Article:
Encapsulation is an important principle when defining classes. The idea is that a program that uses a class should not have to worry how that class actually works internally; the program simply creates an instance of a class, and calls the methods of that class. As long as those methods do what they say they will do, the program does not care how they are implemented. For example, when you call the Console.WriteLine method, you don't want to be bothered with all the intricate details of how the Console class physically arranges for data to be output to the screen. A class might need to maintain all sorts of internal state information in order to perform its various methods. This additional state information and activity is hidden from the program that is using the class. Therefore, encapsulation is sometimes referred to as information-hiding. Encapsulation actually has two purposes:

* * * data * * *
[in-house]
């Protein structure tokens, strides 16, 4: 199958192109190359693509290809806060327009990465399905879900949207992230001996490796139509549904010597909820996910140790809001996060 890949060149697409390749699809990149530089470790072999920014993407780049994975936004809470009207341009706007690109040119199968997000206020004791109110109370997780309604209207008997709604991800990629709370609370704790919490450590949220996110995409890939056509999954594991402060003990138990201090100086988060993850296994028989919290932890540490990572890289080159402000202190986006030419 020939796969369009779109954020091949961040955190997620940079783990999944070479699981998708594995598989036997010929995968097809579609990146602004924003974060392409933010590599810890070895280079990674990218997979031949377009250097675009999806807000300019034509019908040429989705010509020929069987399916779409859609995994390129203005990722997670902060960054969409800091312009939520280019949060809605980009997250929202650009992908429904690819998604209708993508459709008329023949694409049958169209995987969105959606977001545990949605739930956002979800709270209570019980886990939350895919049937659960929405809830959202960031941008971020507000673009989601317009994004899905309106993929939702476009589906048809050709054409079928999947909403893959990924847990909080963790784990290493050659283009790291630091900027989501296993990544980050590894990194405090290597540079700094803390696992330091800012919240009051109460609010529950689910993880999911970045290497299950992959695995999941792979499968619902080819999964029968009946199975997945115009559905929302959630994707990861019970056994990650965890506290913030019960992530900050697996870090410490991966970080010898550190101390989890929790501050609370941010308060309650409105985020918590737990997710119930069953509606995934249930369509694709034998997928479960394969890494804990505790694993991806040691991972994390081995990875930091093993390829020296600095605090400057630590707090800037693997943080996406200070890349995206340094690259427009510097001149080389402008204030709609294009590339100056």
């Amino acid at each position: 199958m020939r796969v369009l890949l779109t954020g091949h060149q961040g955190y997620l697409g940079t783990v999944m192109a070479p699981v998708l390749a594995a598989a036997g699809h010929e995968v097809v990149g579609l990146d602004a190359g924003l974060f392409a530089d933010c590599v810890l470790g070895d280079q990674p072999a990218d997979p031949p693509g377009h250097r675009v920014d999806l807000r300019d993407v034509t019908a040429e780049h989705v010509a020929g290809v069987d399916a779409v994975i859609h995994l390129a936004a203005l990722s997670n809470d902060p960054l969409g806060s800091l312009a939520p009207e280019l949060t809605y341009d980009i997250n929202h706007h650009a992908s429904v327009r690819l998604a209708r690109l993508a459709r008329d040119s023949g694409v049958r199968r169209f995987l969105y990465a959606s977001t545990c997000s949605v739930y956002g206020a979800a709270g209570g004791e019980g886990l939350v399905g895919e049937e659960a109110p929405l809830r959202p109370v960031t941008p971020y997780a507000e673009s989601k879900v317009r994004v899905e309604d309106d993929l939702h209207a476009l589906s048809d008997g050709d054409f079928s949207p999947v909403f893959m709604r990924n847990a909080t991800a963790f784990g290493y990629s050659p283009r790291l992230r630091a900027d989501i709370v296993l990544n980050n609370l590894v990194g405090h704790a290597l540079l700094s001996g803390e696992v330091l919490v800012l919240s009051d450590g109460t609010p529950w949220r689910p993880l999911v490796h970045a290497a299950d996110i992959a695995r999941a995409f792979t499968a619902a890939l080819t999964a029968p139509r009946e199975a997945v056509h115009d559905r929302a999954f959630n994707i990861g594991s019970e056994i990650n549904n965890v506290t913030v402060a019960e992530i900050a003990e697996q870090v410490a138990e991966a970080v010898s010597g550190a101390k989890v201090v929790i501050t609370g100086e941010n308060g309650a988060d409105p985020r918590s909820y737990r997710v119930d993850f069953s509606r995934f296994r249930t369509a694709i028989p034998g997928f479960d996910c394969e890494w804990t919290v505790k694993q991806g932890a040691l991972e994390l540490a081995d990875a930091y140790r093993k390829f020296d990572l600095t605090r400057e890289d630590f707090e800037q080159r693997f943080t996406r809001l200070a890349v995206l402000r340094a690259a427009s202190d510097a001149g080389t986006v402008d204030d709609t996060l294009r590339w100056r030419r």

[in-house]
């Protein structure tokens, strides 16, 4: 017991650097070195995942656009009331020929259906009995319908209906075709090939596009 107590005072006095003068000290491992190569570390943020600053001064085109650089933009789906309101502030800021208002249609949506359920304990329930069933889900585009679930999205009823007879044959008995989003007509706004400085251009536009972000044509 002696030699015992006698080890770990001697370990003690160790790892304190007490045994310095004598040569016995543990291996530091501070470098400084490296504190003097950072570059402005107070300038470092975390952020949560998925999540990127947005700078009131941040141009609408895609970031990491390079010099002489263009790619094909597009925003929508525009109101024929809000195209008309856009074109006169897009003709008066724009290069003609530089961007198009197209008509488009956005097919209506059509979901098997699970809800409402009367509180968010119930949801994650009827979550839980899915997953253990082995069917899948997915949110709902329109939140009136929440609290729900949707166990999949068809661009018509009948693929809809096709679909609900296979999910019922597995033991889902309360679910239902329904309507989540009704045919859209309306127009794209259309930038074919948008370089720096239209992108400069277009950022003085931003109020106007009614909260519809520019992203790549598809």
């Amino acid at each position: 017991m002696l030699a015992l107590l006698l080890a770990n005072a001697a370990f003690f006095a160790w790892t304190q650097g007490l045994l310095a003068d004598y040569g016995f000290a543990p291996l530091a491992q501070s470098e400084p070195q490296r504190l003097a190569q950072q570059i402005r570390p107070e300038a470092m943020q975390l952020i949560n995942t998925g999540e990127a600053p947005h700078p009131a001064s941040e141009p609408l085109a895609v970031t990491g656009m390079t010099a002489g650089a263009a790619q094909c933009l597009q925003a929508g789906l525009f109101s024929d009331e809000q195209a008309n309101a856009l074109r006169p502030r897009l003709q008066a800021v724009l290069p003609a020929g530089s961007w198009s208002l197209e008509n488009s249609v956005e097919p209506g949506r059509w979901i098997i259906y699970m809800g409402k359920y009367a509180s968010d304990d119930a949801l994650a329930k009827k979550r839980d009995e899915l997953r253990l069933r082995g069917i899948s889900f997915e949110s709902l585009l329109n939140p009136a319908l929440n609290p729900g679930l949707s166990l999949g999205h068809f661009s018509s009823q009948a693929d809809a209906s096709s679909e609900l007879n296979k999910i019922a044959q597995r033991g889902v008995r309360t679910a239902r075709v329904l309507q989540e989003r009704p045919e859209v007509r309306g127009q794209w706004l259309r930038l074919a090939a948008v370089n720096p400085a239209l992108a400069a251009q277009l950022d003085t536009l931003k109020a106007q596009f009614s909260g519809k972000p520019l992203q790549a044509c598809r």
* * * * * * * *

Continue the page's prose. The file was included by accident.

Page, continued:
To combine methods and data inside a class; in other words, to support classification.
To control the accessibility of the methods and data; in other words, to control the use of the class.